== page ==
problem of how to organize the defence of Bosnia, when there was a Serb in
command of the 'Territorial Defence' who was loyal to Radovan Karadžic and to
Belgrade, a Croat in command of the Defence Ministry who was loyal to Franjo
Tudjman, and so forth? How could the Republic be defended, when large parts of
the defence institutions were in the hands of hostile, anti-Bosnian forces? So
Izetbegovic and his followers did what their Serb and Croat nationalist
counterparts were also doing: on the one hand they took control of their share
of the official defence institutions; and on the other they organized their own,
covert paramilitary force that operated independently of the state institutions.
This Muslim paramilitary force was called the Patriotic League. Thus, there were
two institutions which the Muslim politicians were relying on to defend Bosnia:
on one hand the Territorial Defence, which was an official state institution,
and which was partially controlled by the Serb and Croat nationalists; and on
the other the Patriotic League, which was a purely Muslim paramilitary force,
operating outside the state. It was these two forces, the Territorial Defence
and the Patriotic League, which combined to form the Bosnian Army. This process
was not a straightforward one.
Bosnia-Herzegovina was a state, and a state is made up of bureaucrats,
policemen, army officers and other officials. These officials in principle stay
the same, regardless of which group of elected politicians is at the top of the
state at a given time. In the case of Bosnia, which had been a Communist state
for forty-five years, the state suddenly fell into the hands of a group of
anti-Communist nationalist politicians, many of whom had been dissidents in the
Communist period. Izetbegovic and other leaders of the SDA had been persecuted
by the Communists and spent years in prison. Yet suddenly they were at the helm
of a state made up of the very same policemen and bureaucrats who had been
persecuting them. At the top of the state, therefore, was Izetbegovic, who was
President of the Presidency; and various other members of the presidency and
government ministers who belonged to the SDA. At the bottom of the state there
was the Patriotic League, which was preparing resistance covertly, at the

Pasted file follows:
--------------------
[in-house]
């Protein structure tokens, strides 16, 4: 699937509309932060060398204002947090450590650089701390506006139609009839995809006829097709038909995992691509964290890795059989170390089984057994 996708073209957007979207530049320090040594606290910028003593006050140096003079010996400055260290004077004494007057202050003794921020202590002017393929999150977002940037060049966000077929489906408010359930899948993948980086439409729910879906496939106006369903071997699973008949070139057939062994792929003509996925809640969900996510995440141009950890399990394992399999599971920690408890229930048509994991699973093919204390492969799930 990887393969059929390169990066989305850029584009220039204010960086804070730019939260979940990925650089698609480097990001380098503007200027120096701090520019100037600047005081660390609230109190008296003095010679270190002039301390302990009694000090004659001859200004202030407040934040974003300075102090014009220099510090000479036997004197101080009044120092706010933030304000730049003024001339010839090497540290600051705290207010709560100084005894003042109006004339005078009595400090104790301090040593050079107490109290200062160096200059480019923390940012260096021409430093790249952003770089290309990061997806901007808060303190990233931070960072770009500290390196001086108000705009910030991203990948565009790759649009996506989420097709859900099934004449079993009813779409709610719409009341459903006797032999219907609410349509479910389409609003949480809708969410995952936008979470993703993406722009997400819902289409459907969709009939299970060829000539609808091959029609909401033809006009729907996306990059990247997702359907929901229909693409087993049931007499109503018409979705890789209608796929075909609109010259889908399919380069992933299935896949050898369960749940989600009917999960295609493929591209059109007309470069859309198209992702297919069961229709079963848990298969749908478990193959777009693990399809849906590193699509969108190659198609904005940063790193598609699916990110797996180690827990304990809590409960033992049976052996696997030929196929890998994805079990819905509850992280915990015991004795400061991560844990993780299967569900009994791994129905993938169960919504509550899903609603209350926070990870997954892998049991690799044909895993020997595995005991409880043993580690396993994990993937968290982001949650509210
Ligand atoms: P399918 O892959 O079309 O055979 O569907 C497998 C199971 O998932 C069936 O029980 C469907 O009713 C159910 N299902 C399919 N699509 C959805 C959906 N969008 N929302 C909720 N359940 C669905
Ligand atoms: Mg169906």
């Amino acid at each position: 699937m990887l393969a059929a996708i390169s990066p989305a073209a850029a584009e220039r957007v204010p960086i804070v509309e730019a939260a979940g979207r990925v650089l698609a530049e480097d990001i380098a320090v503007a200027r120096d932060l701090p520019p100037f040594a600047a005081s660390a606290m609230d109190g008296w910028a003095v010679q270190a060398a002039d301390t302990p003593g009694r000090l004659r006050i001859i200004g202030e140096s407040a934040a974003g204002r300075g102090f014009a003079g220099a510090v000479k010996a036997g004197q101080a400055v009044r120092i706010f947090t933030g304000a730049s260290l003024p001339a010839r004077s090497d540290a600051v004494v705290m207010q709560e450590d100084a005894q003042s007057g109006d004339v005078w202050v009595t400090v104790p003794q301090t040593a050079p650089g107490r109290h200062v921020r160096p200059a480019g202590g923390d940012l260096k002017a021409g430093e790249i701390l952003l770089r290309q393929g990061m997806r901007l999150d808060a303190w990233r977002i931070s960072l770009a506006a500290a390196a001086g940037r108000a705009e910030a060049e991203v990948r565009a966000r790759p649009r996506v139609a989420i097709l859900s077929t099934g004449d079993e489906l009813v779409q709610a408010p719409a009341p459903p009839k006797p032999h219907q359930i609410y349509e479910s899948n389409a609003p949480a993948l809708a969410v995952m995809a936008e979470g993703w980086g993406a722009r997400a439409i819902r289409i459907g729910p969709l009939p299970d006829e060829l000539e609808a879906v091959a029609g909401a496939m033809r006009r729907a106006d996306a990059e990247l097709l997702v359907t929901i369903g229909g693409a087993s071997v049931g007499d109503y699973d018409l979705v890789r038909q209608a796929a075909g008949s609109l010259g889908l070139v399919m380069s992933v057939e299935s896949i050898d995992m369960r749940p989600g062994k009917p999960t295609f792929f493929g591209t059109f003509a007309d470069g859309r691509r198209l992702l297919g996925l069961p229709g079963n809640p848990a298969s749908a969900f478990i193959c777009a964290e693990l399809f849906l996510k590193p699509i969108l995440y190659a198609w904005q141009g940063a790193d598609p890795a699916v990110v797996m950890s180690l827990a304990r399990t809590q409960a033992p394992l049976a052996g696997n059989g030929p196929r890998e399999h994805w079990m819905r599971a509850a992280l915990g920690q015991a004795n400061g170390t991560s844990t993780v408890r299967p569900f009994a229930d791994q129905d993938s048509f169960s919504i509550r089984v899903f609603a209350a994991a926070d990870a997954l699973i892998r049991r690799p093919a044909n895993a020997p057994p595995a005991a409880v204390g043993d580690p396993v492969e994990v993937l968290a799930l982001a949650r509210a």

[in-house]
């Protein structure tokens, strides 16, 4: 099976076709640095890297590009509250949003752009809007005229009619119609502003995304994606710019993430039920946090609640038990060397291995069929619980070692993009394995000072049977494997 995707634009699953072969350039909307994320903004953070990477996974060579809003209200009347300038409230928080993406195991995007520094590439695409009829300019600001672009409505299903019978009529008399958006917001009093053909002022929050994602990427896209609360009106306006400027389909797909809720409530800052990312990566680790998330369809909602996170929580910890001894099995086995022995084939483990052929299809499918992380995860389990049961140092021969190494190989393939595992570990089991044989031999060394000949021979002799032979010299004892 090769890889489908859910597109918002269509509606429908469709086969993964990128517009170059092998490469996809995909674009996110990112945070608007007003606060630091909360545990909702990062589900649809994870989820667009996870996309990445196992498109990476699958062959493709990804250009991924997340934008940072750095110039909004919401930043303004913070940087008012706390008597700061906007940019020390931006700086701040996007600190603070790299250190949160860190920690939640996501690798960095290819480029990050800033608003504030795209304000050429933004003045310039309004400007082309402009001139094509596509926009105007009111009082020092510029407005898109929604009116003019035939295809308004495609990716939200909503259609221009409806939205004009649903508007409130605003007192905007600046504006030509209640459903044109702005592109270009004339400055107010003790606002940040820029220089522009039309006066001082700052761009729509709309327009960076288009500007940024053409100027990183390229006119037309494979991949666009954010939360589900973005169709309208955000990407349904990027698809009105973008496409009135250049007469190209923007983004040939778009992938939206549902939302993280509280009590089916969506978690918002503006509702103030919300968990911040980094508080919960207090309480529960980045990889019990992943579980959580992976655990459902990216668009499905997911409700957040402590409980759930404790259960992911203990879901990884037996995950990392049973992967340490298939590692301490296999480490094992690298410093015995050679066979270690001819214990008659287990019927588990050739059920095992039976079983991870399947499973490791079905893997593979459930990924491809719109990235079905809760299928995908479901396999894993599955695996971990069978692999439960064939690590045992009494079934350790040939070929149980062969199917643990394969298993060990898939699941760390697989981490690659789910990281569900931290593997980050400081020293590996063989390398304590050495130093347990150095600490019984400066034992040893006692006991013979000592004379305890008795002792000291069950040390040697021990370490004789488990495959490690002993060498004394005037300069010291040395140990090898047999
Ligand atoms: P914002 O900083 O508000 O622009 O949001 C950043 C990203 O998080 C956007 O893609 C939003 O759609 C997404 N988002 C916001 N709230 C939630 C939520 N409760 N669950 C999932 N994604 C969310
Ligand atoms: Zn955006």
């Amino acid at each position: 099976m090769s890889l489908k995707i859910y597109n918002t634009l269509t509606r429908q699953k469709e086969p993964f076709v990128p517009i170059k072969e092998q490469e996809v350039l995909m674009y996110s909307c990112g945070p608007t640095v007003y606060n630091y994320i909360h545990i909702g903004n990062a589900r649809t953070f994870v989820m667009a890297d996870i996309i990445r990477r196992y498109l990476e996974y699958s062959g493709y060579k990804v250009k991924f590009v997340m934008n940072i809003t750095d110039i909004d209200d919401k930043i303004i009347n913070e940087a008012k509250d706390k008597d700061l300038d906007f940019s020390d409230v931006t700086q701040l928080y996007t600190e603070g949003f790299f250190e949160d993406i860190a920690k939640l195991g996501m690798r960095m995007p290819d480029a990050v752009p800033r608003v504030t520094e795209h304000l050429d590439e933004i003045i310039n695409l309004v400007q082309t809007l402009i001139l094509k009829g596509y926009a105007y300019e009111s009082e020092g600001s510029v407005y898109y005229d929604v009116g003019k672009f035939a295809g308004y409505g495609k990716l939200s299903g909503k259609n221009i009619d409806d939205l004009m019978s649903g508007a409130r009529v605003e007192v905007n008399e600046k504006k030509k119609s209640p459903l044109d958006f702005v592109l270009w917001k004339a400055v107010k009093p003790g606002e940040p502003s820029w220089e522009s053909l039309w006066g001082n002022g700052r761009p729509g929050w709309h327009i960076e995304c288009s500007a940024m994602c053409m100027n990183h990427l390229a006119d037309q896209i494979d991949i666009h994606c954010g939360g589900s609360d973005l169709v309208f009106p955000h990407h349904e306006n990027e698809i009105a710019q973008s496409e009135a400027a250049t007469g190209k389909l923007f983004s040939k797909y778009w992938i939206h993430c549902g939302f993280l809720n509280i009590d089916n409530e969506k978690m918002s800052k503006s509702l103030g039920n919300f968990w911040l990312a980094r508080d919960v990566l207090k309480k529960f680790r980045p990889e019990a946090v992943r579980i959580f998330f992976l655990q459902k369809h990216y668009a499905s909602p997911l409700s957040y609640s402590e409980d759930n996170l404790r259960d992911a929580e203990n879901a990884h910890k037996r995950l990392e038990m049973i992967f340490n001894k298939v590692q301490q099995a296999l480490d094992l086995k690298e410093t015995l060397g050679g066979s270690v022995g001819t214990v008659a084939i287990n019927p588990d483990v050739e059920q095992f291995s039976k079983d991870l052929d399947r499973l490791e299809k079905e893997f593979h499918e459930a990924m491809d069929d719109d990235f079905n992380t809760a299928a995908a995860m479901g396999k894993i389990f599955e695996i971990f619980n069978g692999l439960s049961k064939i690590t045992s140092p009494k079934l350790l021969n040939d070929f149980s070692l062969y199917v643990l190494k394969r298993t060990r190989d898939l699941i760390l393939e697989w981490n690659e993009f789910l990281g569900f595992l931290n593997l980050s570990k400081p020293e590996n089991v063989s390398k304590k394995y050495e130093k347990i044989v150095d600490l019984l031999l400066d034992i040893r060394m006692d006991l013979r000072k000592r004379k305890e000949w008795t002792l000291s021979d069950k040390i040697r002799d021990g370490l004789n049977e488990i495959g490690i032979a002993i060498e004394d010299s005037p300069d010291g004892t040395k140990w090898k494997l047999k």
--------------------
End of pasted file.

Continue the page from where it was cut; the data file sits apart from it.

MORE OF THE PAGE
grass-roots level. And in between, there was a bureaucratic state structure,
which Izetbegovic and the SDA had inherited from the Communists, which was
largely composed of Serb, Croat and Muslim former Communists.
Squaring the circle
Izetbegovic and the SDA therefore had to square this circle: They had to
ensure the military and political survival of their regime and the defence of
their territory and their constituents. The SDA were conservative Muslim
nationalists, and they took the line of least resistance. They concentrated
power in their own hands, on a purely Muslim basis, by co-opting bureaucrats,
policemen and army officers whom they considered loyal. This meant,
increasingly, abandoning any attempt to maintain Bosnian unity, abandoning the
Serb and Croat populations to the leadership of Belgrade and Zagreb, and to all
intents and purposes accepting the division of Bosnia. This made Izetbegovic and
the SDA the accomplices of Slobodan Miloševic's project to partition Bosnia.
Miloševic, for his part, built a Bosnian Serb army, and a Bosnian Serb 'state',
by using parts of the Bosnian state that were under Serb control. Thus, in
Serb-majority areas of Bosnia, local organs of government fell into the hands of
the SDS and the Territorial Defence forces fell into the hands of Serb officers
loyal to the SDS. Miloševic divided up the JNA, concentrating units of the army
made up of Bosnian Serbs on Bosnian territory. When the JNA formally withdrew
from Bosnia in May 1992, what this really meant was that the Serbian and
Montenegrin part of the army withdrew, but the Bosnian Serb part remained behind
and formed the basis of the Army of the Serb Republic. The Bosnian Serb part of
the JNA merged with the Territorial Defence in Serb-majority areas to become the
Army of the Serb Republic (VRS). So when we consider whether the Bosnian war was
a war of aggression or a civil war, it is important to remember that these are
not mutually exclusive terms. It was both a war of aggression and a civil war.
It was a war of aggression because Miloševic and Belgrade created the VRS,
using the existing JNA. But they were able to do so only because Bosnian Serb
nationalists had automatic control of state authorities and Territorial Defence
forces in areas of Bosnia with a Serb majority. When we talk about 70% of Bosnia
being under Serb occupation, this did not mean that Serb forces conquered all
70% of the country. Rather, the SDS established political leadership over
Serb-majority areas, then teamed up with the JNA.
What applies for Miloševic and the Bosnian Serbs also applies for Tudjman and